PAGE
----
Which is why D.C. officials need to say to the American people, the recovery will take time. All the fiscal and monetary stimulus chucked in to the system will not change the tectonic plates shifting in the U.S. economy.

Keep in mind it took four years after the downturn in 1981 for jobs to come back, a time which saw a dreadful banking crash that America remained largely unaware of (when Citigroup got its first bail out, due to the Latin American debt crisis).

DC also needs to pay attention to the structural red flags in the ADP jobs report. That report showed one of the biggest drags on job creation—in fact, a trend that has been going on over the past decade--has come from the largest companies, those with 500 or more employees.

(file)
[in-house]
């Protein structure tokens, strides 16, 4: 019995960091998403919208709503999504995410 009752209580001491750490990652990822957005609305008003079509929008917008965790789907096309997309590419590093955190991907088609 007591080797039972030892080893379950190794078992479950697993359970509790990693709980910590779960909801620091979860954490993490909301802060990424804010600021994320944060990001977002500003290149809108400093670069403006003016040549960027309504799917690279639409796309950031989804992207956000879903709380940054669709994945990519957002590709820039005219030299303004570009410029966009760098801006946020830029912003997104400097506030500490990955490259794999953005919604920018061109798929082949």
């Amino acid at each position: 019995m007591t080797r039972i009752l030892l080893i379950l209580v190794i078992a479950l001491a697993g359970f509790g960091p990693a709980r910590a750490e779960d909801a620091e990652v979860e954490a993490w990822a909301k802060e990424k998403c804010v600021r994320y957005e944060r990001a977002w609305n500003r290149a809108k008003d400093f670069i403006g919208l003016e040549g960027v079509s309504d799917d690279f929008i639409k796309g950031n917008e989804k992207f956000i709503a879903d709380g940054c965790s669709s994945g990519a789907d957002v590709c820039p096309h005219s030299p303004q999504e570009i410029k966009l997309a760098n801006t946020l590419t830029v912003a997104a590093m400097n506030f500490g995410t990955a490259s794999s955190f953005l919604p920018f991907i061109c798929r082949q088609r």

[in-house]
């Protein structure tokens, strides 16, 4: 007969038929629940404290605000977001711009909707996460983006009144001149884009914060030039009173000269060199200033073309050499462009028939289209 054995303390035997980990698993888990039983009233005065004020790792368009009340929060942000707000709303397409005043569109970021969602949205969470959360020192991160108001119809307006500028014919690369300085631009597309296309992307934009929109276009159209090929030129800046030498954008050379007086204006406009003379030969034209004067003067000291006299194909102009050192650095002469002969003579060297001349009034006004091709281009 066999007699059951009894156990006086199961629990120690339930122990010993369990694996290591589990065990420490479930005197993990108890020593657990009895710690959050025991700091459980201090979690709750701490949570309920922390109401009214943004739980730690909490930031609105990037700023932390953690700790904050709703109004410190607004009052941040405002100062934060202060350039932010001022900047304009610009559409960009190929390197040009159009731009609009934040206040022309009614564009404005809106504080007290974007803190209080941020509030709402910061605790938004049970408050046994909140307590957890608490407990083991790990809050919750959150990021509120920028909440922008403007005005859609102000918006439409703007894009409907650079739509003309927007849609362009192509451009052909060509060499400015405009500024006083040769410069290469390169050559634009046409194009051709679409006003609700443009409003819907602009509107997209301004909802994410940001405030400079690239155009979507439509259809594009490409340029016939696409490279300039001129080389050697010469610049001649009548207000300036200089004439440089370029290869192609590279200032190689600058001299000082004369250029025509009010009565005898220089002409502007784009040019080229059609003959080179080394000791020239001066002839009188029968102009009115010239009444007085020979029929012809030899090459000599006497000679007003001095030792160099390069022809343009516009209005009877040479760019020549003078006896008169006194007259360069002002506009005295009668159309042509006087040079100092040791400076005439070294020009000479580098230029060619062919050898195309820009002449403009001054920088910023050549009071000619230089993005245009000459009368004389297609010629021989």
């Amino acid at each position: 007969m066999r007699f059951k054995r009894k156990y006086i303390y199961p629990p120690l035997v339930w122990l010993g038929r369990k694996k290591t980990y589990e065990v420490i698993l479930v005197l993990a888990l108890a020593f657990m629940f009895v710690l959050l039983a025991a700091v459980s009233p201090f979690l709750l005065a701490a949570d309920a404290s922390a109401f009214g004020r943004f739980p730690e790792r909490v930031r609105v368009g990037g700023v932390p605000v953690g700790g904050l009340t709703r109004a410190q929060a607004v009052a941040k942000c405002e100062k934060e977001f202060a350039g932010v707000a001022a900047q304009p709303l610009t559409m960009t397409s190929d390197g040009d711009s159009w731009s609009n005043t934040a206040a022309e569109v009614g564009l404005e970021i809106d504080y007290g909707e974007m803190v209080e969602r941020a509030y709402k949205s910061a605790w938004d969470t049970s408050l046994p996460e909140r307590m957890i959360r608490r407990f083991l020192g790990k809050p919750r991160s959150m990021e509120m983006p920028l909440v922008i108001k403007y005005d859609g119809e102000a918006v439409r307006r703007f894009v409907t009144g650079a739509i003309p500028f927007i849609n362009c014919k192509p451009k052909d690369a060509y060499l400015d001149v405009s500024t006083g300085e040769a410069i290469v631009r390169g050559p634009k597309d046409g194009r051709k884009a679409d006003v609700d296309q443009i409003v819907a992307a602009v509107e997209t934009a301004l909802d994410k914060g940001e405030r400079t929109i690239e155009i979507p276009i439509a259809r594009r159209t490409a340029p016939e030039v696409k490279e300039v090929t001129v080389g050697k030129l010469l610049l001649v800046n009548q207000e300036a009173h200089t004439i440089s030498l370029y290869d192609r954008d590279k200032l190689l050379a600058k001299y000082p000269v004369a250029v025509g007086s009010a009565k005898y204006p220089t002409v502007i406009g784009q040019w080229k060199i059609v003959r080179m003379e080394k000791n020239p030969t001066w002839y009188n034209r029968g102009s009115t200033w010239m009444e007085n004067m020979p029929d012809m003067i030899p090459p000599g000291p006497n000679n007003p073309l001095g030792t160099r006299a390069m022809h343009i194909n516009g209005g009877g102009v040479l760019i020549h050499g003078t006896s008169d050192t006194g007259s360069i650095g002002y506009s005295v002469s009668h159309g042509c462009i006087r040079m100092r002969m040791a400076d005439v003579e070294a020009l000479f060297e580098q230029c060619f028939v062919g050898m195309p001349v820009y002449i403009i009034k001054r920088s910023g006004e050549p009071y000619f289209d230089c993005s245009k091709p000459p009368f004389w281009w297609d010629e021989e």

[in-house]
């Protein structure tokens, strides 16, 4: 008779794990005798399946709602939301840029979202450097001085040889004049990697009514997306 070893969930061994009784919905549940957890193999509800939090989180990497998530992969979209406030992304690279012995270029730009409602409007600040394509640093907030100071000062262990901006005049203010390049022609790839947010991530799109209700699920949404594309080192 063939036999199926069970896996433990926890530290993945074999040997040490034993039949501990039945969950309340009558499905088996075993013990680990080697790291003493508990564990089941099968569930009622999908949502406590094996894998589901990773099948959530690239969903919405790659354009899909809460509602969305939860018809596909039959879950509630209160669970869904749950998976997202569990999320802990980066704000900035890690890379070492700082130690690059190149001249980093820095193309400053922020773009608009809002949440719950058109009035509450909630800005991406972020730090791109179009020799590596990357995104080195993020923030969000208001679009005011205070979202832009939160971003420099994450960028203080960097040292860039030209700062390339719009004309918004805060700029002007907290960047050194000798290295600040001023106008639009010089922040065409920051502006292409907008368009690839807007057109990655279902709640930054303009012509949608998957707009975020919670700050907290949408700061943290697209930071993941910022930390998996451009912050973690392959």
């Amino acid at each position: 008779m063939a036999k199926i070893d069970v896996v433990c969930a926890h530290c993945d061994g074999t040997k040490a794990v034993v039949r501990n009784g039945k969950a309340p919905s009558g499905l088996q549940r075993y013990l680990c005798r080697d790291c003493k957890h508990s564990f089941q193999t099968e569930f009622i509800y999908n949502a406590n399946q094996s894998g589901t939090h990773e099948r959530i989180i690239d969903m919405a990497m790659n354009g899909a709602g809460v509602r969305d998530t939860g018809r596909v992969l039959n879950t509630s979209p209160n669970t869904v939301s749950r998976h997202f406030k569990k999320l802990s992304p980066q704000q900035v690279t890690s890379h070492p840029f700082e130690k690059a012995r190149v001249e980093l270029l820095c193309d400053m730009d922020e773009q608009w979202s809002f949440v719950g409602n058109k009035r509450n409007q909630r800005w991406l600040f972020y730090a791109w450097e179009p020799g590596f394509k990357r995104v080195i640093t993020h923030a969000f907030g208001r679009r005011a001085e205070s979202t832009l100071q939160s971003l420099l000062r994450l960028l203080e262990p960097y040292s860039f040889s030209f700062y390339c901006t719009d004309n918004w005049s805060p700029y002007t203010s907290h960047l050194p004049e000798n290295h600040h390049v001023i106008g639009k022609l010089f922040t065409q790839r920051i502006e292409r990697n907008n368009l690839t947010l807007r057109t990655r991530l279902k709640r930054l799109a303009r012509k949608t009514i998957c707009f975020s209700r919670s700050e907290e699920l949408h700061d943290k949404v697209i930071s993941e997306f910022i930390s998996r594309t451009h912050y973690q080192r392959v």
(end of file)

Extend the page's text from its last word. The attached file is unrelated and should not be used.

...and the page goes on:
Big multinational corporations today employ about 20% of all American workers--those jobs on average pay much more than other companies, says the consultancy firm McKinsey & Co.

However, while job rolls at these large firms have squeaked higher recently, they are still down from where they were at when the recovery began, notes the Fiscal Times.

And the Bureau of Economic Analysis says that since 1999, U.S. multinationals have been shrinking their payrolls in the U.S. while beefing up their overseas workforces, according to its recent report. "Between 1999 and 2009, large global corporations pared 2.9 million workers from their U.S. payrolls while adding 2.4 million jobs at their foreign affiliates," says the Fiscal Times. "That’s a reversal from the previous decade, when they boosted payrolls across the board, including increases of 4.4 million in the U.S. and 2.7 million overseas."